(d) Create a budgetary analysis for the project

Answer: (c)

Explanation: The final acceptance or rejection decision can be taken with the help of a capital budgeting decision. So, the final decision-making tool is capital budgeting.

Question 3: Identify which of the following best explains the Delphi Technique.

(a) Encouraging the members to find many good ideas and converting them into a single idea

(b) Members working along with professionals and experts to find a solution

(c) Change in Management formation

(d) Determining of risk probabilities

Answer: (b)

Explanation: In the Delphi technique, experts are involved in the decision-making approach. So, management can take the help of expert knowledge to make the decisions.

Question 4: Which of the following methods involves creating more than one model, comparing these outputs, and then using the combination for risk analysis?

(a) Delphi Technique

(b) Decision tree analysis

(c) Probability and consequential analysis

(d) Monte-Carlo method

Answer: (d)

Explanation: The Monte Carlo technique is the correct one as it involves using different random variables. After using the variables, the results are derived.

Question 5: When is Quantitative risk analysis performed?

(a) Evaluation of security measures and avoid uncertainties.

(b) The project to be evaluated is substantial in size and complexity, and the decision of whether to consider the project or not has to be taken.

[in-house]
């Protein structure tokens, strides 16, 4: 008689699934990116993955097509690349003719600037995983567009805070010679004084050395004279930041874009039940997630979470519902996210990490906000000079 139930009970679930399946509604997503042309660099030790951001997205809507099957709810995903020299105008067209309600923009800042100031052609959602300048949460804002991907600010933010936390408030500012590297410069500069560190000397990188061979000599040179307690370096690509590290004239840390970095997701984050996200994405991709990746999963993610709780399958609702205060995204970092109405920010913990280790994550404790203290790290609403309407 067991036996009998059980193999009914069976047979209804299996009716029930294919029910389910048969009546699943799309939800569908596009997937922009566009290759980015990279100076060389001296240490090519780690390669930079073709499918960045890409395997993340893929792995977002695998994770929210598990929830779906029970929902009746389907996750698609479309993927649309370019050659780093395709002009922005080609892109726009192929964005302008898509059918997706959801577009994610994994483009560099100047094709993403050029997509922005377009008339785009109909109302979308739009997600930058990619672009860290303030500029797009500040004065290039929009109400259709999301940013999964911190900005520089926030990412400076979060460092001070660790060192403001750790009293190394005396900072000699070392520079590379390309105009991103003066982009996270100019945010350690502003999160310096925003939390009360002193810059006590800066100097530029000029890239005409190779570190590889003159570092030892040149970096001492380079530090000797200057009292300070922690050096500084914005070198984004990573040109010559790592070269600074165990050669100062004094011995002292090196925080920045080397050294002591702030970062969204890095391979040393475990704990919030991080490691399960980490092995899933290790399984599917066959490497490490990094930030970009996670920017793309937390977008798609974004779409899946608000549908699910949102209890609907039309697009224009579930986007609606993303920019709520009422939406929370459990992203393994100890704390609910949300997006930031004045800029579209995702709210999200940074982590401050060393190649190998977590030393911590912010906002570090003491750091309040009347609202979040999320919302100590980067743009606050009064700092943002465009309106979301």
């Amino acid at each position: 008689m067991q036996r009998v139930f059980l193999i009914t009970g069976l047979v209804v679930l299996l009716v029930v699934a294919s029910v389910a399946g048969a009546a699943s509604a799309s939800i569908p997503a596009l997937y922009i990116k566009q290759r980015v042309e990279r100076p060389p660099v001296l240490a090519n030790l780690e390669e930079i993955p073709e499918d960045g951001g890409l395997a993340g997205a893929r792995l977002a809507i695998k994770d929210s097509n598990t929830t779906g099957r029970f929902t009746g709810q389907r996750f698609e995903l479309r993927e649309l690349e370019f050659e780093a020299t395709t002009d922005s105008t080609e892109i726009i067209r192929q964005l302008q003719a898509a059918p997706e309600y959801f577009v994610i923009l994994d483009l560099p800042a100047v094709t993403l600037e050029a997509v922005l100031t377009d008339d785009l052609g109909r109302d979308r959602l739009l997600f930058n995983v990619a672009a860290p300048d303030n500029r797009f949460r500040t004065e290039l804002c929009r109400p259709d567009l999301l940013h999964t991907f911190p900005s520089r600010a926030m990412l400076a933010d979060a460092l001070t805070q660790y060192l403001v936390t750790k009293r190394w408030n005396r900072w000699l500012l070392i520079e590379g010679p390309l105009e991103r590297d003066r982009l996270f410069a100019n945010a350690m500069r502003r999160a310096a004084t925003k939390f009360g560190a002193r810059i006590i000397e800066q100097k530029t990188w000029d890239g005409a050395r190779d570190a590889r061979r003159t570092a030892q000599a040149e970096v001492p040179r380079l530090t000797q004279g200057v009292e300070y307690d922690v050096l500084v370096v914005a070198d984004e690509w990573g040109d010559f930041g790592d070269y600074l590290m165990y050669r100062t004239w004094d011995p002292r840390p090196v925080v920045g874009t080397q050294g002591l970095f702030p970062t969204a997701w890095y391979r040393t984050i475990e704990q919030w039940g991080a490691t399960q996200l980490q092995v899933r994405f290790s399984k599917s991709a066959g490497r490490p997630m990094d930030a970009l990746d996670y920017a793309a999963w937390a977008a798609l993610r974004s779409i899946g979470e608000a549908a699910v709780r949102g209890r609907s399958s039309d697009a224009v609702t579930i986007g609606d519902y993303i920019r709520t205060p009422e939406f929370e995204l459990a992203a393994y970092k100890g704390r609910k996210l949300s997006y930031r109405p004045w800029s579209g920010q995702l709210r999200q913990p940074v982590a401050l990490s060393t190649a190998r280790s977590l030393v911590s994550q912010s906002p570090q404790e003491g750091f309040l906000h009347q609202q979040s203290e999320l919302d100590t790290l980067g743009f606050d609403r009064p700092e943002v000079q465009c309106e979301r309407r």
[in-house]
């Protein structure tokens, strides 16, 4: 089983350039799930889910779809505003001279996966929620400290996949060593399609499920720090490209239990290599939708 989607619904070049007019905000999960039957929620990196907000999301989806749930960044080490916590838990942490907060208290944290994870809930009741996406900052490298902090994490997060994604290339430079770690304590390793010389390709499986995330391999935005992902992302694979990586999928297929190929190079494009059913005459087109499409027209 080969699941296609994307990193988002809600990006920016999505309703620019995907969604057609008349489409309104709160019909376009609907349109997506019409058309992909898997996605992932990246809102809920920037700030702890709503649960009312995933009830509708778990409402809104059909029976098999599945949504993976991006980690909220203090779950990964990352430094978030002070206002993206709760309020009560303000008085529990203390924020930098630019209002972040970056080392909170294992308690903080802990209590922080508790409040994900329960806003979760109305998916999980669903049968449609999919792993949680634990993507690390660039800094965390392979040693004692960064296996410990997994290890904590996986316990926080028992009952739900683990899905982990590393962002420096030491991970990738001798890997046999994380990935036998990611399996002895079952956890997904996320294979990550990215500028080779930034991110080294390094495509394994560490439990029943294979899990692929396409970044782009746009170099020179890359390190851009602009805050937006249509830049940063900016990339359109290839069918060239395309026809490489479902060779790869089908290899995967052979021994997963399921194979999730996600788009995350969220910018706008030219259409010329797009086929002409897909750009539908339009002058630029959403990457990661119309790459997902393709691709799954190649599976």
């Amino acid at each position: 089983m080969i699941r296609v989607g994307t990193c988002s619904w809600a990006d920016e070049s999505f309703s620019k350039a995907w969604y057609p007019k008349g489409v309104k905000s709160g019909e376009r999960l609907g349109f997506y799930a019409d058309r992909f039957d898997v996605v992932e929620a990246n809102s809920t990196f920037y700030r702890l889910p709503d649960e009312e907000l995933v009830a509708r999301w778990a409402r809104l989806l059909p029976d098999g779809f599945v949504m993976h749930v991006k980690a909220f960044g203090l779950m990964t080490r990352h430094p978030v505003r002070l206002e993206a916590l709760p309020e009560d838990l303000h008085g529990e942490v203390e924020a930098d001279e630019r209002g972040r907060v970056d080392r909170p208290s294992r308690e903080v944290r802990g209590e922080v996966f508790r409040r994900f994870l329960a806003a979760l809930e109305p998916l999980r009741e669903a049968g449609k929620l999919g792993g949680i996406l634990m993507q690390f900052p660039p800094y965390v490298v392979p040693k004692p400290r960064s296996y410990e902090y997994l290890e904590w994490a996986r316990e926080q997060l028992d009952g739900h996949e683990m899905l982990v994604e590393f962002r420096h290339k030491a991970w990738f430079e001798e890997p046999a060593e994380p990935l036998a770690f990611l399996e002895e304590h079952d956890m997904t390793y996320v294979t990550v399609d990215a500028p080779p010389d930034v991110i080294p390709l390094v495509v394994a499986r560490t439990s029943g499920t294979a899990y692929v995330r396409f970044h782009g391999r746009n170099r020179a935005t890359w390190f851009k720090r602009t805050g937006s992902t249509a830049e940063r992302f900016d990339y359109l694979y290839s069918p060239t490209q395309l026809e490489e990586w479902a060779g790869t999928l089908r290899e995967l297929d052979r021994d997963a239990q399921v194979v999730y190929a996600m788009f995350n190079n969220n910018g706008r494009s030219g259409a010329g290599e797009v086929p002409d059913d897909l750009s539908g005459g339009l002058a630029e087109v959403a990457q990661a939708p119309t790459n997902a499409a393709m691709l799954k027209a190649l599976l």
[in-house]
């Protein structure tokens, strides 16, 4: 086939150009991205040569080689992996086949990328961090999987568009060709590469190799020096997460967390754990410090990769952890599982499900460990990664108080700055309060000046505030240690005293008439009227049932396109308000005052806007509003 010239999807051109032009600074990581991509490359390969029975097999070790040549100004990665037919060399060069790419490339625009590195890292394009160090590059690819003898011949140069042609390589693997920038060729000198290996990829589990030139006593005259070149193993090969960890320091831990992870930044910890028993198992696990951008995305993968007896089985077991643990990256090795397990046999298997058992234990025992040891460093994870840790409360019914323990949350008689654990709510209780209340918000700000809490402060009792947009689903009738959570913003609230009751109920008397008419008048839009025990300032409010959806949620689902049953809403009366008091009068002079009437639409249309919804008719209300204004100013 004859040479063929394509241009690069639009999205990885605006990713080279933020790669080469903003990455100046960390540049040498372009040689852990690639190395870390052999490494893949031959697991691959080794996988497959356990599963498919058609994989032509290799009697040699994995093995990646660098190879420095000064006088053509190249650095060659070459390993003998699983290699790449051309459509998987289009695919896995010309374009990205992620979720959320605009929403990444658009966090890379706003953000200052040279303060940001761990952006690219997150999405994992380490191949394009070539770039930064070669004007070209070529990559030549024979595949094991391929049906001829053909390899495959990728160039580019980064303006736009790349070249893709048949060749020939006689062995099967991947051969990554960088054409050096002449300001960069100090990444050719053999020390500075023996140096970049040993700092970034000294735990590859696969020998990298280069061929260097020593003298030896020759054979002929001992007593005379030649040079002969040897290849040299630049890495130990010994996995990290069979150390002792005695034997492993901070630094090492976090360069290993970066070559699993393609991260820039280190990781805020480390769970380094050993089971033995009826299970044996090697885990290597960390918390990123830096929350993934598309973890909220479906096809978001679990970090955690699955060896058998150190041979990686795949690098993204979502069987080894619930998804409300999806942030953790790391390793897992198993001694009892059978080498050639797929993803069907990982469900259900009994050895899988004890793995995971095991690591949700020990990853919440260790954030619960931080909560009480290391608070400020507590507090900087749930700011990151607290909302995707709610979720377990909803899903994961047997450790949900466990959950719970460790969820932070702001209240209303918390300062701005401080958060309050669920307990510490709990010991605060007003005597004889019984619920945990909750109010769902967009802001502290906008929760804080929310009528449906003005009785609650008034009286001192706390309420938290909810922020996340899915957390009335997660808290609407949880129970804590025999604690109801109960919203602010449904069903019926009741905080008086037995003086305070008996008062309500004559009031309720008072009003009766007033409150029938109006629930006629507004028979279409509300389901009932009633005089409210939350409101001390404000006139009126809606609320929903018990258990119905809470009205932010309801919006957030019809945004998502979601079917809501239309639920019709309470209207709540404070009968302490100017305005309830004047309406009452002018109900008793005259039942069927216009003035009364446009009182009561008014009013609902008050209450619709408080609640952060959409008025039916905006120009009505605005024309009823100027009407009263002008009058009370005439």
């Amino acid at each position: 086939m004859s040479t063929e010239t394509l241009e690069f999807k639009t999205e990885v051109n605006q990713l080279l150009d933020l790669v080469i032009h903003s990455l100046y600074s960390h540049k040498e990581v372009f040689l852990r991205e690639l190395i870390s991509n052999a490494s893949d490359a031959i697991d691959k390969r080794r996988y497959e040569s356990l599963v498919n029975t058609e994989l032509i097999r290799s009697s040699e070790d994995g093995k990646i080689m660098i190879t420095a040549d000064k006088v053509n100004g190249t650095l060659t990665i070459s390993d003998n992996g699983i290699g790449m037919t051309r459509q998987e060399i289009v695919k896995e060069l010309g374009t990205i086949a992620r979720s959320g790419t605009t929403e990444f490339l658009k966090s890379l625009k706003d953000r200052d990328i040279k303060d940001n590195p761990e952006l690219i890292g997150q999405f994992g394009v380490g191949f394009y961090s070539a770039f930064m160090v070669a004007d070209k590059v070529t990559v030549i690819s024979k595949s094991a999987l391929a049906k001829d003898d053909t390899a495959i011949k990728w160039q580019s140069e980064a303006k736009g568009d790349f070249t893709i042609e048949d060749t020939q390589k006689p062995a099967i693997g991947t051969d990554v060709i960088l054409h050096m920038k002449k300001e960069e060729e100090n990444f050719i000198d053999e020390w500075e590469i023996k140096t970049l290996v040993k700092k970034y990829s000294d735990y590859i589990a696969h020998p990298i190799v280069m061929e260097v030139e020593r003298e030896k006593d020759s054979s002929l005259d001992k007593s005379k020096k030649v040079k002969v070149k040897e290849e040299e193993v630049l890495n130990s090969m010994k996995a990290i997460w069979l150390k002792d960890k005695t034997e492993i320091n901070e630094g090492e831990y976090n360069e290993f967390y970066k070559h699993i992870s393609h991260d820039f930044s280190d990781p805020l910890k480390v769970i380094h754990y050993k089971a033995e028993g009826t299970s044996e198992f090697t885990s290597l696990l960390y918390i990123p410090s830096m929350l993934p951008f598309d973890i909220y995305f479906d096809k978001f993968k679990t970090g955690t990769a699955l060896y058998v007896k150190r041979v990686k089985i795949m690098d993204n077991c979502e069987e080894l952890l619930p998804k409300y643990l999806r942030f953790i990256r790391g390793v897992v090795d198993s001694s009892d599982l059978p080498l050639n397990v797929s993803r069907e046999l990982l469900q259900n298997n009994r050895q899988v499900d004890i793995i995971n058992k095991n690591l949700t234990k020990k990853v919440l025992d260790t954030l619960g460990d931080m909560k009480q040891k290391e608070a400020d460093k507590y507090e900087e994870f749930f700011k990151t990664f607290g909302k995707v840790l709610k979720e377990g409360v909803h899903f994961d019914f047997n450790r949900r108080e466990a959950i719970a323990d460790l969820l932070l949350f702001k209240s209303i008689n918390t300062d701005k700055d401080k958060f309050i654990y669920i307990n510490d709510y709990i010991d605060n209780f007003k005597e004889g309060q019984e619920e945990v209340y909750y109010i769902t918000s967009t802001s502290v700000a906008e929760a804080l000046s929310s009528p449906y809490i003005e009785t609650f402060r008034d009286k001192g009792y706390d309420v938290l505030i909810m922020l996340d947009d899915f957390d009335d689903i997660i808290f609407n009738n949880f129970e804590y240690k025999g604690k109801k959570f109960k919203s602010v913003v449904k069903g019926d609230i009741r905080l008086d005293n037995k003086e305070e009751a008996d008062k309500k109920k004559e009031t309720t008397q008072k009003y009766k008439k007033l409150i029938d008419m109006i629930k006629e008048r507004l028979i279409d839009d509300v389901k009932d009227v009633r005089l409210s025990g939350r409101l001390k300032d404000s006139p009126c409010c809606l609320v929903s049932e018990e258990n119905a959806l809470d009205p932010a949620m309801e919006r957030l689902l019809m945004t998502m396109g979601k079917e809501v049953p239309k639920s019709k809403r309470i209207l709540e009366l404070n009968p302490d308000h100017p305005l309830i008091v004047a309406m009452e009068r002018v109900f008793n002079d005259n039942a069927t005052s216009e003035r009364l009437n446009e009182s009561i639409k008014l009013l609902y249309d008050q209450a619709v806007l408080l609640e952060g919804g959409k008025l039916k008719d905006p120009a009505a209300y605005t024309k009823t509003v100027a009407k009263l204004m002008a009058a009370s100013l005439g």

(c) When deciding if a project is to be undertaken or not

(d) The internal management is not coordinated well and has many flaws

Answer: (b)

Explanation: The degree of substantiality matters in the application of quantitative risk analysis. If the project is not substantial, the risk analysis can become costlier.

Common Mistakes

  • Usually, students tend to get confused between the classification of types of risks that is systematic and unsystematic risks.
  • Confusion between the two may lead to an incorrect form of decision-making, which in turn may be a very hazardous suggestion.
  • Another confusion among the students occurs between the terms risk assessment and risk analysis.
  • Risk assessment is an entire process of identifying and assessing the risks, followed by deciding which controls are applied.
  • Risk analysis is merely identifying the risks that may occur shortly and estimating the consequences of such occurrences.

While studying this topic, it is important to read the following topics to get a better knowledge:

  • Risk Assessment
  • Risk Planning
  • Incremental Value at Risk
  • Risk Management
  • Value at Risk (VaR)
  • Risk Measurement Techniques